In taking a leaf from J.M. Barrie’s book, the setting is rich in motifs. There’s the Lost Boy’s camp, a garden suitable for Tinkerbell, a cavern that perhaps forms Peter Pan’s hideaway, a further camp that might be seen as the home of some of Tiger Lily’s tribe, and out on the water, a pirate ship that might be that of Captain Hook. Perhaps the clearest motif of all, however, is the crocodile; even if he does seem a little… tied up … in things in one location!

Neverever Land, November 2021

This is a place very much where visitors have space to find places to sit and relax without being overcrowded in any way. There are also – as always – plenty of opportunities for photography.

After the intensity of recent builds such as Whitechapel (see here for more) and Whitby (see here), Neverever Land presents a distinct and relaxing change of pace within Hera’s recent designs; as such it makes for a very different – but nevertheless equally imaginative – visit.

Neverever Land, November 2021

Slurl Details

Space Sunday: a DART plus JWST and TRAPPIST-1 updates

NASA’s Double Asteroid Redirection Test (DART) vehicle under thrust as it closes on the asteroid Dimorphos as it orbits Didymos. Credit: NASA

On November 24th, 2021, NASA launched the Double Asteroid Redirection Test (DART) mission, a vehicle aimed at testing a method of planetary defence against near-Earth objects (NEOs) the pose a real risk of impact.

I’ve covered the risk we face from Earth-crossing NEOs – asteroids and cometary’s fragments that routinely zoom across or graze the Earth’s orbit as they follow their own paths around the Sun. We are currently tracking some 8,000 of these objects to assess the risk of one of them colliding with Earth at some point in the future. This is important, because it is estimated a significant impact can occur roughly every 2,000 years, and we currently don’t have any proven methods of mitigating the threat should it be realised. And that is what DART is all about: demonstrating a potential means of diverting an incoming asteroid threat.

Developed as a joint project between NASA and the Johns Hopkins Applied Physics Laboratory (APL), DART is specifically designed to deflect an asteroid purely through its kinetic energy; or to put it another way, by slamming into it, and without breaking it up. Both are important, because by simply slowing an Earth-crossing NEO along its orbit, we give time for Earth to get out of its way; then, by not causing it to break, then we avoid the risk of it becoming a hail of shotgun pellets striking Earth at some point further into the future.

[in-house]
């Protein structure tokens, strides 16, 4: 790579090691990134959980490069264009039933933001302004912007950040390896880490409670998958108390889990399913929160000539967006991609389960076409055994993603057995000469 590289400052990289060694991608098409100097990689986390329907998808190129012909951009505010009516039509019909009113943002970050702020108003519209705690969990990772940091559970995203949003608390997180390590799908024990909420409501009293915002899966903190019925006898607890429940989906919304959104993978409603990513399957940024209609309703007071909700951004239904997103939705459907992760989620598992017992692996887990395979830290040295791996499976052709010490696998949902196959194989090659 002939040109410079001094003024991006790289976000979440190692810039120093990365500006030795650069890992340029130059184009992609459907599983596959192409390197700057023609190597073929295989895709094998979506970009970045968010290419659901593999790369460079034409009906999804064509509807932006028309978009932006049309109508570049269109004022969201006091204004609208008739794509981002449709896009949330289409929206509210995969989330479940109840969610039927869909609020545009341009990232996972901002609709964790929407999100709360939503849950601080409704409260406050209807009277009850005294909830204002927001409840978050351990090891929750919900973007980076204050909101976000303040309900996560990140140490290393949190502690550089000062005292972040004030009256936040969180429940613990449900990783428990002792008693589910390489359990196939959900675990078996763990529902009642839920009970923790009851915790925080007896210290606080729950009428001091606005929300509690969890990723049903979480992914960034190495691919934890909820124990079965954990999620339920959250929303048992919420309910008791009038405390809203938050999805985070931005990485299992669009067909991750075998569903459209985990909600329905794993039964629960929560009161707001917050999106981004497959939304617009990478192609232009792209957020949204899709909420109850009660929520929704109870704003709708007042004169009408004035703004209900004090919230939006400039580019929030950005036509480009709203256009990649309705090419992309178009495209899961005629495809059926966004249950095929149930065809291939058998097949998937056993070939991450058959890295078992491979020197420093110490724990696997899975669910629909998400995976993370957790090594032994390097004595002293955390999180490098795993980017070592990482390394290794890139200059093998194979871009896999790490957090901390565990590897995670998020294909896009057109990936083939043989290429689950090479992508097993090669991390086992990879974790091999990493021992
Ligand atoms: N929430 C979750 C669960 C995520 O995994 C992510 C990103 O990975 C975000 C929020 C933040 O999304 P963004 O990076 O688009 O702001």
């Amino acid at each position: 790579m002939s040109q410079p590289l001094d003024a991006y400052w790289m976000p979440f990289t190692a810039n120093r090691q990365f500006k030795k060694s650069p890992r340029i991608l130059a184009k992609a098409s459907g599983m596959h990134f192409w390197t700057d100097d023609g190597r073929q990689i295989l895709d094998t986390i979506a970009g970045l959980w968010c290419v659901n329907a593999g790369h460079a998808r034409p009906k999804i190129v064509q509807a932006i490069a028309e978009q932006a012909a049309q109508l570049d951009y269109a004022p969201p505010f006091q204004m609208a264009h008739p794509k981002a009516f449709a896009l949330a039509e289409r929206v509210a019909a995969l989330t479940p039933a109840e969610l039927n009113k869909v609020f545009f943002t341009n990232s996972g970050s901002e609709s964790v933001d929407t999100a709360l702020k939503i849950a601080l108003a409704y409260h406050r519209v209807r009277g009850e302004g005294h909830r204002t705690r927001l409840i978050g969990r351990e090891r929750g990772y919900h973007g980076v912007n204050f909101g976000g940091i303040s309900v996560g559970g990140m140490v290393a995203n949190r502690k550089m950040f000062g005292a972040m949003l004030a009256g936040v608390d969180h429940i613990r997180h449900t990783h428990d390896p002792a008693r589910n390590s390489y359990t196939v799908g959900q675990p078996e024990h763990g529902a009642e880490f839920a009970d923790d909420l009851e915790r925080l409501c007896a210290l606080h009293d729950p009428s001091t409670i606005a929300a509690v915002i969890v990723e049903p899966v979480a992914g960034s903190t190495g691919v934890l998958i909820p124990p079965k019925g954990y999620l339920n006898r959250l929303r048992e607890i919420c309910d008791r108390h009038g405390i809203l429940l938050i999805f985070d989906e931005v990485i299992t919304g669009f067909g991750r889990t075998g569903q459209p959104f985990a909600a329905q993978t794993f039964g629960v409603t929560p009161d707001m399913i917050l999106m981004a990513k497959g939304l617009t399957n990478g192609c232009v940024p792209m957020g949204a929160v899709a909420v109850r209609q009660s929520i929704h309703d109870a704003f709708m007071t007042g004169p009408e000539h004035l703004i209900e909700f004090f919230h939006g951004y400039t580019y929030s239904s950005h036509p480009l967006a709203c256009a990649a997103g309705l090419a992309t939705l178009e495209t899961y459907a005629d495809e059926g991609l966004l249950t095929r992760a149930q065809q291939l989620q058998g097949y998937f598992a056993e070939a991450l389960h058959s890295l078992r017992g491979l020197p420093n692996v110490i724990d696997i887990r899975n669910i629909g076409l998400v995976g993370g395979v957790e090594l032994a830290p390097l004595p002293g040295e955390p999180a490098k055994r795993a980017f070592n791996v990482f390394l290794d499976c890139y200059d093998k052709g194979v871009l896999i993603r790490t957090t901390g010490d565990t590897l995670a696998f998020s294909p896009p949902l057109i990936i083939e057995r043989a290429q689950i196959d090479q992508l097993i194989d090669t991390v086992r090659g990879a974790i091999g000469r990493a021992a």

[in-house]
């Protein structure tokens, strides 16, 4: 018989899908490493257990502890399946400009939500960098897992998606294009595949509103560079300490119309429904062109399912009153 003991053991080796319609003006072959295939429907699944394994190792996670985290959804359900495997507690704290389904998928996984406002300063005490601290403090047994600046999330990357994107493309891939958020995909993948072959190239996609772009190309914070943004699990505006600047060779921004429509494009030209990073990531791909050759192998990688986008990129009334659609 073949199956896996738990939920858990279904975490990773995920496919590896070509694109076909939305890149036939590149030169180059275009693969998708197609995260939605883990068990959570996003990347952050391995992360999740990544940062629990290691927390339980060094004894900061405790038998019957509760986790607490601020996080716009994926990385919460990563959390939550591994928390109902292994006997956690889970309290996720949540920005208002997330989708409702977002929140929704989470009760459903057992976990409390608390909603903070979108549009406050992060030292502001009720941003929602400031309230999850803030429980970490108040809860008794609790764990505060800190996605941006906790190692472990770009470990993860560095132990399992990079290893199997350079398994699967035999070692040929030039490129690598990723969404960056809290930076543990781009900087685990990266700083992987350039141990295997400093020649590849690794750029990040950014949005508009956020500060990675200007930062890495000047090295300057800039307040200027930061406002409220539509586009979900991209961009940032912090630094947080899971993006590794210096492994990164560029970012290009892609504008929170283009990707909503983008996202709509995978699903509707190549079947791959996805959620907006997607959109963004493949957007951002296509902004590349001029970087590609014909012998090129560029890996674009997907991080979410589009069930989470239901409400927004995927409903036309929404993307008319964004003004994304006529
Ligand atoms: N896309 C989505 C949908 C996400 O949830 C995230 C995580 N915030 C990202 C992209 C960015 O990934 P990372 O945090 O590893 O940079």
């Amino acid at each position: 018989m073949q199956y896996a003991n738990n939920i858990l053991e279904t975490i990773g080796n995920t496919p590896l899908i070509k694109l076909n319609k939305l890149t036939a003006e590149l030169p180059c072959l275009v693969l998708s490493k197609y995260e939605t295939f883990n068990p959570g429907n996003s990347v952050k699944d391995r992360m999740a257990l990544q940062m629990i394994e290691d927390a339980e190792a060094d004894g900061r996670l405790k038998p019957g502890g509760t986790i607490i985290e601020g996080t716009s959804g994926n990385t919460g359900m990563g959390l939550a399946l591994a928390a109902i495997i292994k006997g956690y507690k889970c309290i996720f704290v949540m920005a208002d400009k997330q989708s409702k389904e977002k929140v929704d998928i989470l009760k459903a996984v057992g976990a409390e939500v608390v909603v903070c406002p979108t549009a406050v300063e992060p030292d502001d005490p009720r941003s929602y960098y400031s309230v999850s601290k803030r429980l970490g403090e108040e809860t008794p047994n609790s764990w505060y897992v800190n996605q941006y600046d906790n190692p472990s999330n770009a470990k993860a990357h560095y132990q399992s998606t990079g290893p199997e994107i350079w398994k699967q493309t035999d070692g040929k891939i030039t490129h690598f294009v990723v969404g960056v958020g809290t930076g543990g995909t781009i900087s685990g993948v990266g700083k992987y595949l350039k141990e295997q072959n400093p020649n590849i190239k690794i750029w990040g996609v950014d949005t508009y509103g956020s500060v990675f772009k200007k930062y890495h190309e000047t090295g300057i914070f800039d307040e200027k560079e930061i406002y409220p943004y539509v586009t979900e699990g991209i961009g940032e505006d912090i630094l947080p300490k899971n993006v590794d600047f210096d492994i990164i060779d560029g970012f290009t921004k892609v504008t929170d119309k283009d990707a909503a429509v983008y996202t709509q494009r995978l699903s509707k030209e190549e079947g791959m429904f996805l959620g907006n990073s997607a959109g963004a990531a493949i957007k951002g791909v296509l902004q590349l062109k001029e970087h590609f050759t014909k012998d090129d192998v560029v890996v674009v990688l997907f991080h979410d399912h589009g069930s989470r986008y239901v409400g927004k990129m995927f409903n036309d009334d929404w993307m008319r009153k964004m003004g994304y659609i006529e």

The DART mission. Credit: NASA

The target for the mission is a binary asteroid 65803 Didymos (Greek for “twin”), comprising a primary asteroid approximately 780 metres across, and a smaller companion called Dimorphos (Greek: “two forms”) caught in a retrograde orbit around it, with both orbiting the Sun every 2 years 1 month, periodically passing relatively close to Earths, as well as periodically grazing that of Mars.

Discovered in 1996 by the Spacewatch sky survey the pair has been categorised as being potentially hazardous at some point in the future. At some 160m across, Dimorphos is in the broad category of size for many of the Earth-crossing objects we have so far located and are tracking, making it an ideal target.

DART actually started as a dual mission in cooperation with the European Space Agency (ESA) called AIDA – Asteroid Impact & Deflection Assessment. This would have seen ESA launch a mission called AIM in December 2020 to rendezvous with Didymos and enter orbit around it in order to study its composition and that of Dimorphos, and to also be in  position to observe DART’s arrival in September 2022 and its impact with the smaller asteroid.

However, AIM was ultimately cancelled, leaving NASA to go ahead with DART. To reduce costs, NASA initially looked to make it a secondary payload launch on a commercial rocket. But it was ultimately decided to use a dedicated Falcon 9 launch vehicle for the mission, allowing it to make its September 2022 rendezvous with Dimorphos.